Sunday, December 28, 2014


   Jakarta, Dec 28, 2014 (Antara) - As the year 2014 nearly ends, the world has been shocked by news reports on an AirAsia plane with 162 people aboard that has gone missing after losing contact with air traffic control on its way from Surabaya, Indonesia's second largest city, to Singapore, Sunday morning (Dec. 28).
         Indonesia AirAsia flight QZ8501 lost contact after the pilot asked to climb higher to avoid bad weather over sea area between Bangka Belitung (Sumatra) and West Kalimantan.
         There was bad weather over Belitung at the time and the aircraft had been flying at 32,000 feet before asking to fly at 38,000 feet to avoid clouds.
         The aircraft, an Airbus 320-200 carrying 155 passengers and seven crew, took off from Juanda International Airport in Surabaya at 5:36 a.m. local time, and lost contact with Jakarta air traffic control at 6:17 a.m. The plane was scheduled to arrive in Singapore at 08:30 a.m. local time.  

    Based on the data of Angkasa Pura I airport management company, the plane  has two pilots -  Captain Iriyanto and First Officer (FO) Remi Emmanuel Plesel, four cabin crew members - Wanti Setiawati, Khairunnisa Haidar Fauzi, Oscar Desano, and Wismoyo Ari Prambudi, as well as a technician, Saiful Rakhmad.

         AirAsia Indonesia said seven foreigners are among passengers of the missing plane.
         "In total, there are seven foreign citizens. However, we have to wait for further confirmation regarding their names," AirAsia Indonesia's Communication officer Malinda Yasmin said in a press statement.
         The foreign nationals consist of three Koreans, a Singaporean, a British, a Malaysian and a First Officer (FO) from France.
         "While, 155 others including crew members are Indonesian nationals," she said.
         The aircraft's pilot, Captain Iriyanto is an experienced pilot having a total of 20,537 flight hours and 6,053 flight hours with AirAsia Indonesia. The FO, Remi E Plesel, has 2,247 flight hours.
         Following the tragic news, three neighboring countries - Singapore, Australia, and Malaysia, as well as other countries such as Britain, the United States, and South Korea have offered to help in the search of the missing plane, and any investigation.  
    Acting Air Transportation Director General Djoko Murjatmodjo said offers had come from a number of countries including Singapore, Australia, Britain, South Korea and the United States.
         "Until now we still use the national capacity only to search for the aircraft," Djoko said.
         Djoko said the government accepts and appreciates the offer but the government still relies on the national capacity.   
    Indonesian Foreign Affairs Minister Retno LP Marsudi also confirmed that  Singaporean and Australian governments had offered  to help search for the missing plane.
         "The Singaporean and Australian governments have called to convey the offers, after this I will also call back the Malaysian minister," she said.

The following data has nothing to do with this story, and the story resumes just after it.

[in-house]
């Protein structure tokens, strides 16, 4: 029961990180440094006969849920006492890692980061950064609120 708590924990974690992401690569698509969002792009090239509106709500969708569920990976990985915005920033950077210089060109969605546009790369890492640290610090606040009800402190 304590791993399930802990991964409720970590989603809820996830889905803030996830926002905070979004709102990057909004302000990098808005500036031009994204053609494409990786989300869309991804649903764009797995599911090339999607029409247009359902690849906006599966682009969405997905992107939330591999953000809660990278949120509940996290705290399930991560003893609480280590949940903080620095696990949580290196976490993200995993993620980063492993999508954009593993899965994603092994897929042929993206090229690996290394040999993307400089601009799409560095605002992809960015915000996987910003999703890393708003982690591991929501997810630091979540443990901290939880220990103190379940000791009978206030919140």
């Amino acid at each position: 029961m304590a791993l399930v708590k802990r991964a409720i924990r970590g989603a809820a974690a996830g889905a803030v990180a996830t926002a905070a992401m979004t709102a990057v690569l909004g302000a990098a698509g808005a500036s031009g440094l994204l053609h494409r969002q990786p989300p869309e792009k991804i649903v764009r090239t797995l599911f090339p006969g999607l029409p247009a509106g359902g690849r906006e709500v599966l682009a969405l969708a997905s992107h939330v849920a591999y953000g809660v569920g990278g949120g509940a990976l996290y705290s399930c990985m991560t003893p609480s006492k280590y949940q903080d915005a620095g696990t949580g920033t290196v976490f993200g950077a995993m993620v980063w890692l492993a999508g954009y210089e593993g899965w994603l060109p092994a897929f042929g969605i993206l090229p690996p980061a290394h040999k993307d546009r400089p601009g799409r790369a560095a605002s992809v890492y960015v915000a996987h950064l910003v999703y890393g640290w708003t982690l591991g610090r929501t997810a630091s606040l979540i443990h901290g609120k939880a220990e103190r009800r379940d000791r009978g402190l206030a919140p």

Minister Retno Marsudi stated that the ministry has set up a special team to stand by at the Changi Airport, Singapore and Soekarno-Hatta Airport, Jakarta.
         Later, all foreign assistance will be coordinated by the National Search and Rescue Agency (Basarnas) of Indonesia.
         Reuters reported that Malaysia was sending vessels and a C130 aircraft while Singapore had also sent a C130. Australian Prime Minister Tony Abbott said a P3 Orion aircraft was on standby if needed.
         European aircraft maker Airbus also offered to help in the investigation of the missing Airbus A320 aircraft.
         Senior Consultant of Airbus Ameer Brontoari said in a statement in line with an international agreement ICAO Annex 13, Airbus would provide full assistance in the investigations.
         The aircraft rolled out from the assembly plant and was handed over to AirAsia  in 2008, the statement added.   Airbus A320-200 has a double engines with single-aisle and a seat capacity of 180 passengers.
         The first unit of A320 to fly was in March 1988  and so far more than 6,000 units of the aircraft were operated by 300 operators in the world.  
    The National Search and Rescue Agency (Basarnas) has coordinated the search and rescue operations which are underway and involved a number of parties, including the Transportation Ministry, the Indonesian Air Force, and AirAsia management.
         Indonesian Air Force's Boeing 737 Surveiller has joined the search operation for finding the AirAsia aircraft.
         "We are going to comb the missing aircraft's flight route," Indonesian Air Force spokesman Air Commodore Hadi Tjahjanto said in his special interview with a private TV station.
         For the purpose of the search mission, command posts have been set up, each at Juanda International Airport in Surabaya, East Java, Halim Perdanakusuma Airport in Jakarta, and at Supadio Airport in Pontianak, West Kalimantan, he said.
         The search operation, however, was halted as darkness fell, and the Indonesian authorities will resume the search on Monday morning.
         Indonesian Vice President M Jusuf Kalla expressed his hope that the aircraft could be found as soon as possible.
         "We pray that AirAsia plane that has lost contact, can be found and all passengers and crew survive," Kalla wrote on his official twitter following news reports on the missing plane. ***3***

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